UA will request Passengers who are willing to relinquish their confirmed reserved space in exchange for compensation in an amount determined by UA (including but not limited to check or an electronic travel certificate). The travel certificate will be valid only for travel on UA or designated Codeshare partners for one year from the date of issue and will have no refund value. If a Passenger is asked to volunteer, UA will not later deny boarding to that Passenger involuntarily unless that Passenger was informed at the time he was asked to volunteer that there was a possibility of being denied boarding involuntarily and of the amount of compensation to which he/she would have been entitled in that event. The request for volunteers and the selection of such person to be denied space will be in a manner determined solely by UA.
      Boarding Priorities – If a flight is Oversold, no one may be denied boarding against his/her will until UA or other carrier personnel first ask for volunteers who will give up their reservations willingly in exchange for compensation as determined by UA. If there are not enough volunteers, other Passengers may be denied boarding involuntarily in accordance with UA’s boarding priority:
      Passengers who are Qualified Individuals with Disabilities, unaccompanied minors under the age of 18 years, or minors between the ages of 5 to 15 years who use the unaccompanied minor service, will be the last to be involuntarily denied boarding if it is determined by UA that such denial would constitute a hardship.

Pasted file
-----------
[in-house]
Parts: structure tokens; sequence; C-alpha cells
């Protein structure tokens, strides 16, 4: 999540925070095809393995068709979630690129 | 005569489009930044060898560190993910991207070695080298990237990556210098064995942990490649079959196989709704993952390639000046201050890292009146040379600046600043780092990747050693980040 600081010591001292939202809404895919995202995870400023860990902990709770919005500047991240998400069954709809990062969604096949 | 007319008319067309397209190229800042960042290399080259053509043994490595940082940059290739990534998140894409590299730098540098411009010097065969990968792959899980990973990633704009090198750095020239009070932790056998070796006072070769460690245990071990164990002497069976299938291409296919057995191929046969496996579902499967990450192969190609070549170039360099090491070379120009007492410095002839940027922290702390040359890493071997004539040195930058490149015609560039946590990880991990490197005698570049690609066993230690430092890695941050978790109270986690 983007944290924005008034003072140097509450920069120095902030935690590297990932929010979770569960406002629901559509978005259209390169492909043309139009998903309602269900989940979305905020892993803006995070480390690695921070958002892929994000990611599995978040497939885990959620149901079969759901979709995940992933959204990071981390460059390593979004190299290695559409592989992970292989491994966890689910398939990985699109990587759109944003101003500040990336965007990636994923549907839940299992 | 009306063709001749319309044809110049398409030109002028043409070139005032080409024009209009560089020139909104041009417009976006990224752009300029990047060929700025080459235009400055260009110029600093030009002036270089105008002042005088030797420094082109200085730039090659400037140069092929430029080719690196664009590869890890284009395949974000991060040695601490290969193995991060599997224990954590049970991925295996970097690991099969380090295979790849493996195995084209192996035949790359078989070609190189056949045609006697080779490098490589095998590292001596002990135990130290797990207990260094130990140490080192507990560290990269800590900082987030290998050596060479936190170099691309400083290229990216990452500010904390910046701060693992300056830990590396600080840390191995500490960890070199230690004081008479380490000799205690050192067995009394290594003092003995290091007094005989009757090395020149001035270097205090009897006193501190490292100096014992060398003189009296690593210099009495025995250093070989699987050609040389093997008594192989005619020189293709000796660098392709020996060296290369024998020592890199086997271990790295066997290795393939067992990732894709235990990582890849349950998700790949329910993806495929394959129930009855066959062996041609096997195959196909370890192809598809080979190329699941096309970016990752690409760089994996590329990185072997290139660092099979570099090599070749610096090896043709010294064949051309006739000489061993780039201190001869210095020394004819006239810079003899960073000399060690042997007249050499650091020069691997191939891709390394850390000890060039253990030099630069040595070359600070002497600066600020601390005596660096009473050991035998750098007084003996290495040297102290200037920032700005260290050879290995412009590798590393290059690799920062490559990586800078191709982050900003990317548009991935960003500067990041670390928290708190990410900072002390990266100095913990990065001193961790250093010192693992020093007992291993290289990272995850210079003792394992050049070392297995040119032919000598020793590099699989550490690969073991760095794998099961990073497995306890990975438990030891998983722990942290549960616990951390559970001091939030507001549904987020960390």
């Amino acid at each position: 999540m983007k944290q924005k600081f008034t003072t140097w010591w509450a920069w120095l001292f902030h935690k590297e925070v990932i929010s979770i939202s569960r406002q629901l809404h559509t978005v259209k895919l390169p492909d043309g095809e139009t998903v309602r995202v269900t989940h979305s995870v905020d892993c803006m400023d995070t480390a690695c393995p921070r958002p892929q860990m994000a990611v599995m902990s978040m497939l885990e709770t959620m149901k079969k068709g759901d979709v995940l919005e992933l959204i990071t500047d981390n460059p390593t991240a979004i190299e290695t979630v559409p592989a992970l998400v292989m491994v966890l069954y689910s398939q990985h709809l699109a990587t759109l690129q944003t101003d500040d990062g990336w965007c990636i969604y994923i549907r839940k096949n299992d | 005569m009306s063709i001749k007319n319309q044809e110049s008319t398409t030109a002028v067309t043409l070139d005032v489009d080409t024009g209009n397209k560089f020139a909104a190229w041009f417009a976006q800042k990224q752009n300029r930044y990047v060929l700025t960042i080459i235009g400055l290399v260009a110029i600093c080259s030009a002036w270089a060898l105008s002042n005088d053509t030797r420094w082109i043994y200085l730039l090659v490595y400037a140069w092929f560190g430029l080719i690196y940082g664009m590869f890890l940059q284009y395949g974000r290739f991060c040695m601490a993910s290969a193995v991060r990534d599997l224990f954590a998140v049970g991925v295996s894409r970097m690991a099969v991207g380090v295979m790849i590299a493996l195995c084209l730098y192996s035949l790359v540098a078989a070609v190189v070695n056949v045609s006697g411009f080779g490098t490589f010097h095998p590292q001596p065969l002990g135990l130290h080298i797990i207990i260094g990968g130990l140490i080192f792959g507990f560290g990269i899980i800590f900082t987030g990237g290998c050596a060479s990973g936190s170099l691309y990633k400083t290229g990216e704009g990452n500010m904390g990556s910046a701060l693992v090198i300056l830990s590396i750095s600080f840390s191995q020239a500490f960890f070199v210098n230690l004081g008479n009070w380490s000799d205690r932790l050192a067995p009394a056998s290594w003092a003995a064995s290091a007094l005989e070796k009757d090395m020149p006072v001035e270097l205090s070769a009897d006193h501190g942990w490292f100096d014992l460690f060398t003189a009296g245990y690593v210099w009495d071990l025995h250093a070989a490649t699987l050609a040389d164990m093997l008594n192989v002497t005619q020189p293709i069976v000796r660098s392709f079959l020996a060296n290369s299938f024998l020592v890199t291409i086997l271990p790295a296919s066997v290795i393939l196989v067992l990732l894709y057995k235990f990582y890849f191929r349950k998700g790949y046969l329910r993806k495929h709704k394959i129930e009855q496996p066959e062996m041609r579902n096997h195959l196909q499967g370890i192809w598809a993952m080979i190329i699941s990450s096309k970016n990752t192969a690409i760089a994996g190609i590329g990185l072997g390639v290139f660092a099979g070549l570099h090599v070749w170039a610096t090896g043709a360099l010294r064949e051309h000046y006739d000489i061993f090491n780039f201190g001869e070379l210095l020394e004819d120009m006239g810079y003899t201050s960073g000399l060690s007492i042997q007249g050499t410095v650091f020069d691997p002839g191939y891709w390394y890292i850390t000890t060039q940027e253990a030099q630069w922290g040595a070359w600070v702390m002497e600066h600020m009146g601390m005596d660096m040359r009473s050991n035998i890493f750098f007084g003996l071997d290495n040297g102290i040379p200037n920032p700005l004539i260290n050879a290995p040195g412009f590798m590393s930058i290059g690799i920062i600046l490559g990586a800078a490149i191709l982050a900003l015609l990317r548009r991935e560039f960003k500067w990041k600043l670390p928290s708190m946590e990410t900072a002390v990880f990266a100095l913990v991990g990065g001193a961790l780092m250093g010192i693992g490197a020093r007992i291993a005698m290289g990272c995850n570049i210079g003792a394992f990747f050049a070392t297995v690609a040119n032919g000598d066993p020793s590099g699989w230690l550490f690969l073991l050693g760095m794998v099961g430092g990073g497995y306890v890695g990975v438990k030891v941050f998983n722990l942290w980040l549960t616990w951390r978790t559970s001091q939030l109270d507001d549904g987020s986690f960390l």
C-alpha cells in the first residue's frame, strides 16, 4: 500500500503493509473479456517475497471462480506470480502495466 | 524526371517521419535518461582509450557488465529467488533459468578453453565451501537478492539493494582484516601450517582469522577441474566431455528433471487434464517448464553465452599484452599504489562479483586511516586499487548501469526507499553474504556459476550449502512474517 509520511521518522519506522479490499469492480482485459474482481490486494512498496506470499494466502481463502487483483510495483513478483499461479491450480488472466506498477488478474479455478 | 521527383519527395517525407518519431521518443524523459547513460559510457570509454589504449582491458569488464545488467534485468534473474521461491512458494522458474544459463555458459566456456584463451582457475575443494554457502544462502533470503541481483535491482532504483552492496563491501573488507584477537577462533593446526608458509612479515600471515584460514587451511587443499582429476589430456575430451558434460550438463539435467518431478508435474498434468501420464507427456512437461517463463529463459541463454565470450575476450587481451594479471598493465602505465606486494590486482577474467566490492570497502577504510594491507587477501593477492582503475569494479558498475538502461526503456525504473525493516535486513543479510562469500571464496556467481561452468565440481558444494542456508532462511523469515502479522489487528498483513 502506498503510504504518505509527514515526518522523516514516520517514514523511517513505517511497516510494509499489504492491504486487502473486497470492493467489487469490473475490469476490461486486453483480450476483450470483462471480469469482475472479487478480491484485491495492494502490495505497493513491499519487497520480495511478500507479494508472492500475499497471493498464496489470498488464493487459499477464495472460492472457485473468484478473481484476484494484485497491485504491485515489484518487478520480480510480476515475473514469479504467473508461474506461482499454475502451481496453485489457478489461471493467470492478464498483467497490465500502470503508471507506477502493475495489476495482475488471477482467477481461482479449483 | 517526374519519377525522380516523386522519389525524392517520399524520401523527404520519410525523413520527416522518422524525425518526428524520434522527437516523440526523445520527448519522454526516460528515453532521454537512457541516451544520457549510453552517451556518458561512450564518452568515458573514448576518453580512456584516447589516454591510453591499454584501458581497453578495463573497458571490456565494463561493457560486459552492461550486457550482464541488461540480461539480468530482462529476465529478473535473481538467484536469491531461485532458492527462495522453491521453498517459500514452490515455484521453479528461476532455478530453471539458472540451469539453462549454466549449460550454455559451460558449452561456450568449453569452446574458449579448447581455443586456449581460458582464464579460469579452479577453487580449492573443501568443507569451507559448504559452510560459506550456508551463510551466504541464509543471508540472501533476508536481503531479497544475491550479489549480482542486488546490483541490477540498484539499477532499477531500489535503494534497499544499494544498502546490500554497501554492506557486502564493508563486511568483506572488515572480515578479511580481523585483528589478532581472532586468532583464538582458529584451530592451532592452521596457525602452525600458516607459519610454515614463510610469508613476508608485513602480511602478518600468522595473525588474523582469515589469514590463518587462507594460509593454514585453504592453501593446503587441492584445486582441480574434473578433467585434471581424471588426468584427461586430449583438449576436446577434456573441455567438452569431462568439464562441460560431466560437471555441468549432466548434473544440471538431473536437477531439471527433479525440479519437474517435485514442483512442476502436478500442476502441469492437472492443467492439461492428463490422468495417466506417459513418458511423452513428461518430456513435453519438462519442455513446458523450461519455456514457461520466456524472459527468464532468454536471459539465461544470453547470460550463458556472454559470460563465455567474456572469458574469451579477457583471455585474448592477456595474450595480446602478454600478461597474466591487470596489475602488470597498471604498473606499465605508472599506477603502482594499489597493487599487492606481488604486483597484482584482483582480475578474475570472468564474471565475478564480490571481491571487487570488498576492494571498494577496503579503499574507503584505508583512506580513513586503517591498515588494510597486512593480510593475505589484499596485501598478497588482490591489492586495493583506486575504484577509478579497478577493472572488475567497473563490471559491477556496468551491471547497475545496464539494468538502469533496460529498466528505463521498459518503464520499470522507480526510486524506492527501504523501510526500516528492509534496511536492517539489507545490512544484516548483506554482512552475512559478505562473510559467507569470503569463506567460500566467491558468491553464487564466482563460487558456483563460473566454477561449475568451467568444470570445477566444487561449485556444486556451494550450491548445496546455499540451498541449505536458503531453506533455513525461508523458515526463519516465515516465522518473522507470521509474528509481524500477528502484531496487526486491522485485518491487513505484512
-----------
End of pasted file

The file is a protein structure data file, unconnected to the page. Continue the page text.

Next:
The priority of all other confirmed passengers may be determined based on a passenger’s fare class, itinerary, status of frequent flyer program membership, and the time in which the passenger presents him/herself for check-in without advanced seat assignment.

      Transportation for Passengers Denied Boarding – When UA is unable to provide previously confirmed space due to an Oversold flight, UA will provide transportation to such Passengers who have been denied boarding whether voluntarily or involuntarily in accordance with the provisions below.

      UA will transport the Passenger on its own flight to the Destination without Stopover on its next flight on which space is available at no additional cost to the Passenger, regardless of class of service.

      If space is available on another Carrier’s flight regardless of class of service, such flights may be used upon United’s sole discretion and the Passenger’s request at no additional cost to the Passenger only if such flight provides an earlier arrival than the UA flight offered in 3) a) above.